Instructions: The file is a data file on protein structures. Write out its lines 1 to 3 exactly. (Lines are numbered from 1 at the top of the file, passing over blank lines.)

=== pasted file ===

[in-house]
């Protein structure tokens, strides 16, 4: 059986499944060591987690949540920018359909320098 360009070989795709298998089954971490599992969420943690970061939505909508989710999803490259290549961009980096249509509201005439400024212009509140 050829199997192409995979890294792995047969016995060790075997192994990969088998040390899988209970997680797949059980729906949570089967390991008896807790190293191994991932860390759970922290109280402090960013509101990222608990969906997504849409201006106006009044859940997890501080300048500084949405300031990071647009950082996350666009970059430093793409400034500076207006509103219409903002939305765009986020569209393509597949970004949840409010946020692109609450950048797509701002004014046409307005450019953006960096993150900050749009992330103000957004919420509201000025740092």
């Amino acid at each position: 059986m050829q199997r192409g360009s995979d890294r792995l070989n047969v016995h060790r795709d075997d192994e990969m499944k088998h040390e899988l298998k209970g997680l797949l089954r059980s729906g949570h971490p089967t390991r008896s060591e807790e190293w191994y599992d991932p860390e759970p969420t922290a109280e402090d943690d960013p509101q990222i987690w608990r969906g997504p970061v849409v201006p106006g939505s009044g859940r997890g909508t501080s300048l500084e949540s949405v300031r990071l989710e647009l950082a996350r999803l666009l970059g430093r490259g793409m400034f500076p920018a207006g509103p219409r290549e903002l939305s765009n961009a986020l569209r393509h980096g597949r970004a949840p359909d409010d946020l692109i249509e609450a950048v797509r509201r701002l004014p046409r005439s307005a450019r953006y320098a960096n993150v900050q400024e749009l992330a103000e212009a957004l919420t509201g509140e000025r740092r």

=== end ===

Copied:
[in-house]
């Protein structure tokens, strides 16, 4: 059986499944060591987690949540920018359909320098 360009070989795709298998089954971490599992969420943690970061939505909508989710999803490259290549961009980096249509509201005439400024212009509140 050829199997192409995979890294792995047969016995060790075997192994990969088998040390899988209970997680797949059980729906949570089967390991008896807790190293191994991932860390759970922290109280402090960013509101990222608990969906997504849409201006106006009044859940997890501080300048500084949405300031990071647009950082996350666009970059430093793409400034500076207006509103219409903002939305765009986020569209393509597949970004949840409010946020692109609450950048797509701002004014046409307005450019953006960096993150900050749009992330103000957004919420509201000025740092």
């Amino acid at each position: 059986m050829q199997r192409g360009s995979d890294r792995l070989n047969v016995h060790r795709d075997d192994e990969m499944k088998h040390e899988l298998k209970g997680l797949l089954r059980s729906g949570h971490p089967t390991r008896s060591e807790e190293w191994y599992d991932p860390e759970p969420t922290a109280e402090d943690d960013p509101q990222i987690w608990r969906g997504p970061v849409v201006p106006g939505s009044g859940r997890g909508t501080s300048l500084e949540s949405v300031r990071l989710e647009l950082a996350r999803l666009l970059g430093r490259g793409m400034f500076p920018a207006g509103p219409r290549e903002l939305s765009n961009a986020l569209r393509h980096g597949r970004a949840p359909d409010d946020l692109i249509e609450a950048v797509r509201r701002l004014p046409r005439s307005a450019r953006y320098a960096n993150v900050q400024e749009l992330a103000e212009a957004l919420t509201g509140e000025r740092r």